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Wembley uses new ‘lay and play’ pitch technology for Community Shield

The pitch was grown off site, before being transported to Wembley (Credit: Wembley Stadium)

Wembley Stadium used new ‘lay and play’ pitch technology to turn around its hallowed playing surface and make it ready for the FA Community Shield just three weeks after a sell-out music concert.

Made up of 720 rolls of turf grown offsite and imported to the stadium, the hybrid pitch was made ready for the game between Arsenal and Manchester City on 6 August. Each roll was 10m long by 1.2m wide and the install took 60 hours to complete.

Wembley Stadium’s Grounds Manager Karl Standley said: “Previously, it might have taken up to five weeks after a concert to get a pitch ready for a football fixture. Now, thanks to the new technology, this can be done in just five days.

“Growing it offsite means we can ultimately cut down the time required between concerts and football to let the pitch recover, so that Wembley can continue to keep up with global demand to stage world-class events.”

Standley added that the pitch was grown to the very specific demands of the Wembley pitch.

“Our pitch is unique and has very certain requirements,” Standley revealed. “It involves a specific blend of sun, water, nutrients and takes 14 weeks to get into perfect shape. Even the fertiliser plan is bespoke to our requirements.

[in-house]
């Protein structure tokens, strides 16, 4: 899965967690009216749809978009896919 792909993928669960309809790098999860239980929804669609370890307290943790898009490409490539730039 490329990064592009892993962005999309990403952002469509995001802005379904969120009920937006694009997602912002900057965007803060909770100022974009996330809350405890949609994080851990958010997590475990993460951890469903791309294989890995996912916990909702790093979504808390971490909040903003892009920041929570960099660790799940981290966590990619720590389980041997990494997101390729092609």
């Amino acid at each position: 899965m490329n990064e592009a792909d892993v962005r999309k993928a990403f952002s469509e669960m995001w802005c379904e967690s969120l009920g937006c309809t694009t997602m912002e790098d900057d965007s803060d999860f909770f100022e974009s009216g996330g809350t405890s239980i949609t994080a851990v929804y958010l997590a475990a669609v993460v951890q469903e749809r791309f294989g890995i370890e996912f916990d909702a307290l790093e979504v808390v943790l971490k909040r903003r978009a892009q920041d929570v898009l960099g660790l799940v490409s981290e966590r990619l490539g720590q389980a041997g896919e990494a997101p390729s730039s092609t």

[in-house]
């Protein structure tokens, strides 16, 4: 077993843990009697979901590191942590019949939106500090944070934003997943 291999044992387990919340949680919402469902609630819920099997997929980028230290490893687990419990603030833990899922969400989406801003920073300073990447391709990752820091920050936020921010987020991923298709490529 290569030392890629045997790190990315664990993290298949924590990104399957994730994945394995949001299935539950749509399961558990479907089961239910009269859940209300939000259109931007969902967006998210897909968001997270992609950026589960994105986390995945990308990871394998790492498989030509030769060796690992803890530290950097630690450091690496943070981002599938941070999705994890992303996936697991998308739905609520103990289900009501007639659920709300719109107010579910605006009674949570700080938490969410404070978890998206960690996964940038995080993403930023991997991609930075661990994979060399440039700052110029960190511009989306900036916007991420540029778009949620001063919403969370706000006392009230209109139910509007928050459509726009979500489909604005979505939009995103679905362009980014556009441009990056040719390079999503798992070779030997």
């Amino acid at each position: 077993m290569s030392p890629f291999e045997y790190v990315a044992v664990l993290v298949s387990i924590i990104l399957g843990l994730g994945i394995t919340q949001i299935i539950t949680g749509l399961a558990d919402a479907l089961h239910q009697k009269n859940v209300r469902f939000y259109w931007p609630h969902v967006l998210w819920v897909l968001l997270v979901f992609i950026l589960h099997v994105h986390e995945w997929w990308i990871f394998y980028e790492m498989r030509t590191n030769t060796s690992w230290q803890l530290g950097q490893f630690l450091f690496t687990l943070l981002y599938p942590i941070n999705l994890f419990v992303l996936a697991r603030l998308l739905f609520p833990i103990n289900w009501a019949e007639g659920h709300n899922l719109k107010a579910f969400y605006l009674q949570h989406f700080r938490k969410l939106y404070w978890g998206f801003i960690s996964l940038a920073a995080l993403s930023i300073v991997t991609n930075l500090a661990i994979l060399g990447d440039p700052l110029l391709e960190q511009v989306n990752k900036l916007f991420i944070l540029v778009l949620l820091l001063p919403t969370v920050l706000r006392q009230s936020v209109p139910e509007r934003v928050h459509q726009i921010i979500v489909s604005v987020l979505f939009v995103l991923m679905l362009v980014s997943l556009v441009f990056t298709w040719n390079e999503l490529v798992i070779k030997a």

“It is like one big chemistry experiment. We had to test every stage of the process including the grow time, any potential damage during transport and how it reacts when it comes into the stadium. It is a very precise procedure, and we monitor every stage closely.

“The pitch for this week’s FA Community Shield fixture came into the stadium on July 25 and has settled in nicely. After that it will be used for the Rugby League Challenge Final before concerts and events including AEW Elite Wrestling at the stadium.

“The next step is to make the whole process sustainable with the old pitch going back into grassroots football.

“At present the old pitch goes off to a production site where the grass, sand and plastic is separated. The grass decomposes naturally, and the sand is sent back to us so it can be re-used or sent out for use on grassroot pitches.

“We are close to now finding a use for the plastic, whereby it can be melted down and used to produce equipment for sports teams. Eventually the whole process will be 100% sustainable.”

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